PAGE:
- The Washington Times - Saturday, September 6, 2003

The Washington area’s hopes for major league baseball in the near future suffered yet another setback yesterday when the MLB Players Association said it would be open to considering another split home schedule for the Montreal Expos.

That reversal of position, six weeks after the union bitterly said it would not approve such a slate, was followed by Expos president Tony Tavares saying, “you’re either looking at Monterrey [Mexico], Puerto Rico and Montreal” as the team’s home or homes in 2004.

MLB, soon after forming its relocation committee last November, intended to select a permanent home for the Expos for the 2004 season and beyond from among the District, Northern Virginia and Portland, Ore. But baseball has missed two self-imposed deadlines for making that decision and now appears to have given up altogether on a permanent move before next season.

“I expect a decision [next week] for 2004,” Tavares said. “Not beyond 2004.”

The Expos are playing 22 of 81 home games in San Juan, Puerto Rico, this season and began the final homestand of the San Juan games last night.

MLB executives have demanded, but failed to see full stadium financing plans, complete with heavy public sector contributions, from any of the permanent relocation candidates.

Portland has gone the farthest, recently approving $150million in state funds toward a stadium. Bids from both the District and Northern Virginia have come with demands of conditional awards of the Expos before completing site and financing work.

Since those demands were made earlier this year, many local baseball boosters have suspected that baseball was not ready to work through such a situation and would pursue another temporary solution for the Expos for 2004.

Commissioner Bud Selig has received a report from the relocation committee detailing the Expos’ options and is expected to make some sort of announcement on the team’s future within a matter of days. But, similar to Tavares’ remarks, most industry insiders expect that announcement to address only 2004 in any definitive fashion.

“There’s really been no change in our position,” said Bobby Goldwater, executive director of the D.C. Sports & Entertainment Commission. “Our goal is to do a permanent relocation, doing so the right way and in full partnership with baseball.”

Goldwater said the District is prepared to continue seeking the Expos, even if means no hope of getting the team before 2005. Northern Virginia boosters concurred.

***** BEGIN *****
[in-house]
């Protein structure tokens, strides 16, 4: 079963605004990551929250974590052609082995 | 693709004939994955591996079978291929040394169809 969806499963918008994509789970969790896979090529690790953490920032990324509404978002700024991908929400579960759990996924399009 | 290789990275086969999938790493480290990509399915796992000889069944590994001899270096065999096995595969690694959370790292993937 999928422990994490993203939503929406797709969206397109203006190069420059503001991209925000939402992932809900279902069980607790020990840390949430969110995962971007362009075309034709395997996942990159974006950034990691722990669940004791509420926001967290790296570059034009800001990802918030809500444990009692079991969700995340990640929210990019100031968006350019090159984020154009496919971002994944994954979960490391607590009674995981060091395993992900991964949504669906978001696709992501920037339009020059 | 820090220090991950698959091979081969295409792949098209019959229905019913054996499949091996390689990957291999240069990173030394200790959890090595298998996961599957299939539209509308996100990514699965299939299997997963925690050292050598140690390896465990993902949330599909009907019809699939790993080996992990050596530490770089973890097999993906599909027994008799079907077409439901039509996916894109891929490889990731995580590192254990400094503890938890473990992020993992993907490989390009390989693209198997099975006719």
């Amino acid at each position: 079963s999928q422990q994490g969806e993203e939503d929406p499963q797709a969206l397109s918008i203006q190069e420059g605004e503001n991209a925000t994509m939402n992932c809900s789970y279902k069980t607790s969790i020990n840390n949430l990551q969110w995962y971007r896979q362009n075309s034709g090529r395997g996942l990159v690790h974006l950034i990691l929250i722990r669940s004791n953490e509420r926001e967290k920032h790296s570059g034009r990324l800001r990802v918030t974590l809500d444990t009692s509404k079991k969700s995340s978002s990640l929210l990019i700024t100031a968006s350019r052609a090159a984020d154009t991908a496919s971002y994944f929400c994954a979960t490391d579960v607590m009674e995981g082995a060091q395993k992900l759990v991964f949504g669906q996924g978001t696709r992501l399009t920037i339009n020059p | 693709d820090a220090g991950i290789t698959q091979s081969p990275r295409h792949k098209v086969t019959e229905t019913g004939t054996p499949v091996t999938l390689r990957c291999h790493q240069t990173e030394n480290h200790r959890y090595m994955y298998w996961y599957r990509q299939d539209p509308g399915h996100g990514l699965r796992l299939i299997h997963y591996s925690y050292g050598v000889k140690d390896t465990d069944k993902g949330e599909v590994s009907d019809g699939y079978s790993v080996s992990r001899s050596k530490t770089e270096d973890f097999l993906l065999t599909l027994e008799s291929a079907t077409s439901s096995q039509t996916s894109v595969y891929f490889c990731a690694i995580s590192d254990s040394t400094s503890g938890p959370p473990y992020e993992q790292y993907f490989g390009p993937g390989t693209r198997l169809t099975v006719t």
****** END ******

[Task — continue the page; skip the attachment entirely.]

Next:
It was not entirely clear what has prompted the change in heart from the union to consider a split schedule. But since Gene Orza, union associate counsel, made his initial comments against another home split, MLB executives continued to say they hope the union would reconsider.

The union, by contractual right through its collective bargaining agreement with MLB, holds the right to review and approve each season’s schedule.

“The players are still not keenly interested in a split, but at least they’re willing to look at the schedule,” Orza said. “They’re not going to play 81 games in Puerto Rico. It’s 22 games in Monterrey or 22 games in Puerto Rico.”

Expos catcher and player representative Brian Schneider said the team would still prefer to play the full home schedule in one place. The split schedule and the extra travel required has been widely seen as a leading factor to the Expos falling out of the National League playoff race.

For several months, Puerto Rico had been seen as a potential front-runner to receive all or part of the Expos’ home schedule next season. Driving that opinion was the promise of further monetary guarantees from Puerto Rican promoter Antonio Munoz Jr., who paid $7million to MLB for the 22 Expos games this season, as well as Selig’s openly stated comfort level with playing there.

But in recent weeks, a late entry bid from Monterrey has impressed many within baseball. The Northern Mexico city is perhaps the most cosmopolitan and industrialized in the nation, and the bid has come with a significant but undisclosed bid of guaranteed money from businessman Carlos Bremer. The bid is also in American dollars as opposed to the weaker Mexican peso.

Tavares recently traveled to Monterrey to inspect the baseball stadium and potential player and staff housing. He said he was “pleasantly surprised,” and that he thought the city was “a viable option.”

“We continue to believe that Monterrey offers the best solution to the Expos’ immediate problems, as well as offers a sneak preview of the future of baseball, and American sports, in Monterrey,” said Eric Stern, spokesman for Bremer.

This article is based in part on wire service reports.

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